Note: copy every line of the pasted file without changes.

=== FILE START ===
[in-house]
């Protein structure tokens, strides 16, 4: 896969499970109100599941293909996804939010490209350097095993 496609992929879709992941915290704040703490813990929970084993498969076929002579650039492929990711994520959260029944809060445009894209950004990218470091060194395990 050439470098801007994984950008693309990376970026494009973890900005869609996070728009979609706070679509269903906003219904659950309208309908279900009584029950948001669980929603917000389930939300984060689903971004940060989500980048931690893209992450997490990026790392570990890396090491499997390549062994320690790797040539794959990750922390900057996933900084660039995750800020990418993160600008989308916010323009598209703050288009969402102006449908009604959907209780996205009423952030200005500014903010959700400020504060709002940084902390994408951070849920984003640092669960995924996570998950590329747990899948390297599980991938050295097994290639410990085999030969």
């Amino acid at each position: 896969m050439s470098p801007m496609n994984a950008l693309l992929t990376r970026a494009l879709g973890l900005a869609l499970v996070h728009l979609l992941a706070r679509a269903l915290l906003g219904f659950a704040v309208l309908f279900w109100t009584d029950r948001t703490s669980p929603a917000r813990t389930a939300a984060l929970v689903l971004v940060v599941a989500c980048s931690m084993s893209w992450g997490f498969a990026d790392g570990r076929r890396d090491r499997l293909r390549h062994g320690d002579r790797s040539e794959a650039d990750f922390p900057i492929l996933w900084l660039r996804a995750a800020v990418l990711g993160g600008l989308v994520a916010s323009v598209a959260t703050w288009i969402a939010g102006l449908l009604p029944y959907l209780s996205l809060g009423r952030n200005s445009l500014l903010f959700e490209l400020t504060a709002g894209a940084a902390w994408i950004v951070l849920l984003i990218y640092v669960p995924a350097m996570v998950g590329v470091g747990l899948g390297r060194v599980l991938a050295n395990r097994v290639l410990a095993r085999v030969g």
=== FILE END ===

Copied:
[in-house]
């Protein structure tokens, strides 16, 4: 896969499970109100599941293909996804939010490209350097095993 496609992929879709992941915290704040703490813990929970084993498969076929002579650039492929990711994520959260029944809060445009894209950004990218470091060194395990 050439470098801007994984950008693309990376970026494009973890900005869609996070728009979609706070679509269903906003219904659950309208309908279900009584029950948001669980929603917000389930939300984060689903971004940060989500980048931690893209992450997490990026790392570990890396090491499997390549062994320690790797040539794959990750922390900057996933900084660039995750800020990418993160600008989308916010323009598209703050288009969402102006449908009604959907209780996205009423952030200005500014903010959700400020504060709002940084902390994408951070849920984003640092669960995924996570998950590329747990899948390297599980991938050295097994290639410990085999030969």
């Amino acid at each position: 896969m050439s470098p801007m496609n994984a950008l693309l992929t990376r970026a494009l879709g973890l900005a869609l499970v996070h728009l979609l992941a706070r679509a269903l915290l906003g219904f659950a704040v309208l309908f279900w109100t009584d029950r948001t703490s669980p929603a917000r813990t389930a939300a984060l929970v689903l971004v940060v599941a989500c980048s931690m084993s893209w992450g997490f498969a990026d790392g570990r076929r890396d090491r499997l293909r390549h062994g320690d002579r790797s040539e794959a650039d990750f922390p900057i492929l996933w900084l660039r996804a995750a800020v990418l990711g993160g600008l989308v994520a916010s323009v598209a959260t703050w288009i969402a939010g102006l449908l009604p029944y959907l209780s996205l809060g009423r952030n200005s445009l500014l903010f959700e490209l400020t504060a709002g894209a940084a902390w994408i950004v951070l849920l984003i990218y640092v669960p995924a350097m996570v998950g590329v470091g747990l899948g390297r060194v599980l991938a050295n395990r097994v290639l410990a095993r085999v030969g």